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Kundratic v. Thomas

United States District Court, Third Circuit

November 26, 2013

ANDREW KUNDRATIC, Plaintiff,
v.
GARY THOMAS ET AL., Defendants.

MEMORANDUM

RICHARD P. CONABOY, District Judge.

We consider here Motions for Summary Judgment filed by Defendants Tina Gartley ("Gartley"), Anthony Lumbis ("Lumbis"), Gary Thomas ("Thomas"), and Arthur Silverblatt ("Silverblatt")(Docs. 84, 87, 91, and 96 respectively). These motions have been fulled briefed by the parties and are now ripe for disposition.

I. Factual Background.

This case stems from a 2006 divorce action filed by Plaintiff Andrew Kundratic ("Kundratic") against his former spouse, Sophia Kundratic, in the Luzerne County Court of Common Pleas. That divorce proceeding, as is often the case in such matters, was highly contentious and protracted. The parties argued vehemently over property distribution matters, Mrs. Kundratic's entitlement to alimony pendente lite, and custody of their then minor daughter, Brittany Kundratic. The contentious nature of the divorce coupled with the fact that Kundratic changed lawyers in midstream caused the proceeding to be protracted. During the course of the divorce proceeding, Mrs. Kundratic sought and obtained a protection from abuse order that was later extended by the Luzerne County Court of Common Pleas. The existence of the protection from abuse order complicated exchanges of custody on the days appointed for Kundratic to visit with his daughter and also complicated Kundratic's efforts to retrieve personal items from the marital abode.

While the Kundratic divorce proceeding was ongoing, Kundratic filed a federal civil rights lawsuit (Middle District of Pennsylvania No. 3:08-CV-1652)(hereinafter "Kundratic I") against his wife and Defendant Thomas who, at that time, were romantically involved. Kundratic I was cast as a claim under 42 U.S.C ยง 1983 that alleged that Thomas, a state actor due to his status as a Pennsylvania State Policeman, abused his official authority to cause agents of the Rice Township Police Department to prosecute Kundratic for assault and harassment and to cause the magistrate who presided over the case to set an unreasonably high cash bail.[1] William J. Nealon (a senior judge in this Court) presided over Kundratic I and dismissed that case due to his findings that, even assuming that Thomas had done the things Kundratic attributed to him, none of Thomas' actions were performed under color of state law but, rather, were performed for purely personal reasons. Judge Nealon's holding in Kundratic I was subsequently upheld by the Third Circuit Court of Appeals.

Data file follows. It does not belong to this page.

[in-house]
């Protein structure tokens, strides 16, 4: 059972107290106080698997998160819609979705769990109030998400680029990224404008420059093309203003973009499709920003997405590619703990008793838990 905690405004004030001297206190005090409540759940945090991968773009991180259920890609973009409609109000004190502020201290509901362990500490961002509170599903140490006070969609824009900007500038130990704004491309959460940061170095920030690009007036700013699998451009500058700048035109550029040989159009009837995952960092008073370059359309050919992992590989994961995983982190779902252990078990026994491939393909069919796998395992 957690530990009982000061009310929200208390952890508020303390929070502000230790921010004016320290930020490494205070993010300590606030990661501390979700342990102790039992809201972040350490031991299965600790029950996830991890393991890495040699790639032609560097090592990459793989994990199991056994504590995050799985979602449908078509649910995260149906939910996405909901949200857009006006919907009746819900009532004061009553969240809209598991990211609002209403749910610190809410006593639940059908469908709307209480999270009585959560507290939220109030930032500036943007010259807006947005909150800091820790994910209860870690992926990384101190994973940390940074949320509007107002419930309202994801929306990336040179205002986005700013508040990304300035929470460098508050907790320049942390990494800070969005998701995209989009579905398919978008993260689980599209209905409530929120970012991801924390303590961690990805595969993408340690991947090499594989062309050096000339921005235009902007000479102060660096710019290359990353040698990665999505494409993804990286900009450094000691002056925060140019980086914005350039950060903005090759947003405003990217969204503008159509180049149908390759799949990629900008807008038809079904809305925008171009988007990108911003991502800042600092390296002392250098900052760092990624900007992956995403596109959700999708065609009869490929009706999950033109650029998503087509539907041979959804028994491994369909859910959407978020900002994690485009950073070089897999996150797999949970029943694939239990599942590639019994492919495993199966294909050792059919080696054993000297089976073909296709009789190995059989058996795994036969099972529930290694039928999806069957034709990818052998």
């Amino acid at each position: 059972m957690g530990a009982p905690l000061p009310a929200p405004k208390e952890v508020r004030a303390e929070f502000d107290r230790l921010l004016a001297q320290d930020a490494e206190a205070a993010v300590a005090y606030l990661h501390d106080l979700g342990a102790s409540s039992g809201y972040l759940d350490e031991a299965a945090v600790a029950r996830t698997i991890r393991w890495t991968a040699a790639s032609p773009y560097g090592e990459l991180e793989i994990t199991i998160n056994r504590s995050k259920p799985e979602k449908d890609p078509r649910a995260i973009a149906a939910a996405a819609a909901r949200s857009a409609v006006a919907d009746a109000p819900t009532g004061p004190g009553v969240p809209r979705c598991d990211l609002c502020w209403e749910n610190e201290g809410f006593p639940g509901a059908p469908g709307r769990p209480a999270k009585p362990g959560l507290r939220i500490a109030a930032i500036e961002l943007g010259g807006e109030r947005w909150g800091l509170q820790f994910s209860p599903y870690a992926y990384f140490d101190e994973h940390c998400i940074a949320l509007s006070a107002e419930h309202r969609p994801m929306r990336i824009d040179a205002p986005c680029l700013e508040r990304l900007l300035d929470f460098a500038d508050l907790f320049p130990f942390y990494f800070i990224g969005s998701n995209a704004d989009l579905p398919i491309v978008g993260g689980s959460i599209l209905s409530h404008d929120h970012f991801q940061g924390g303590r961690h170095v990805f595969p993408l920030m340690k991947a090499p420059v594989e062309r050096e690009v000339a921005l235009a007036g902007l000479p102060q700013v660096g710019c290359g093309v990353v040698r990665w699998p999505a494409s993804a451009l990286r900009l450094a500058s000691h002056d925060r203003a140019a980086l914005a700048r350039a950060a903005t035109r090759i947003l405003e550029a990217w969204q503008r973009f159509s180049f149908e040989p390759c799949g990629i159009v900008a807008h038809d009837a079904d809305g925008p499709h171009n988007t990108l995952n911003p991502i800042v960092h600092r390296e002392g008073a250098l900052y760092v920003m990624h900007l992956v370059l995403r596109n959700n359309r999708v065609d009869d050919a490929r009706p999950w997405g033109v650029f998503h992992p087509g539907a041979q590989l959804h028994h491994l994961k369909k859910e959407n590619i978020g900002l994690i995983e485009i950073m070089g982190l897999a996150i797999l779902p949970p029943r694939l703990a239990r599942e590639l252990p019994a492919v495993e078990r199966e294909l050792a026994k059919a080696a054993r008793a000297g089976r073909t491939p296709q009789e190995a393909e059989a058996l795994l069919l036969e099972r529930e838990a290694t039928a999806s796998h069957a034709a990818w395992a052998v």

In denying various motions to dismiss the instant case, this Court ruled (Doc. 64) that it would not revisit facts and issues decided in Kundratic I due to the doctrine of res judicata. The Court ruled further that Kundratic would be given the opportunity to adduce evidence through discovery that Thomas had abused his position as a "state actor" to violate his constitutional rights in some fashion. Kundratic was pointedly informed in this Court's prior Memorandum and Order (Docs. 64 and 65) that to sustain this lawsuit he would be required to show that Thomas, singly or in combination with the other Defendants, abused his official authority to Kundratic's detriment between July 2, 2009 (the date Judge Nealon dismissed Kundratic I) and January 4, 2012 (the date when the instant lawsuit was filed).

Numerous depositions have now been taken in this matter, the time for discovery has run, and it is this Court's task to review such evidence as Kundratic has called to our attention in order to determine whether there are justiciable issues of material fact sufficient to require submission of this case to a jury.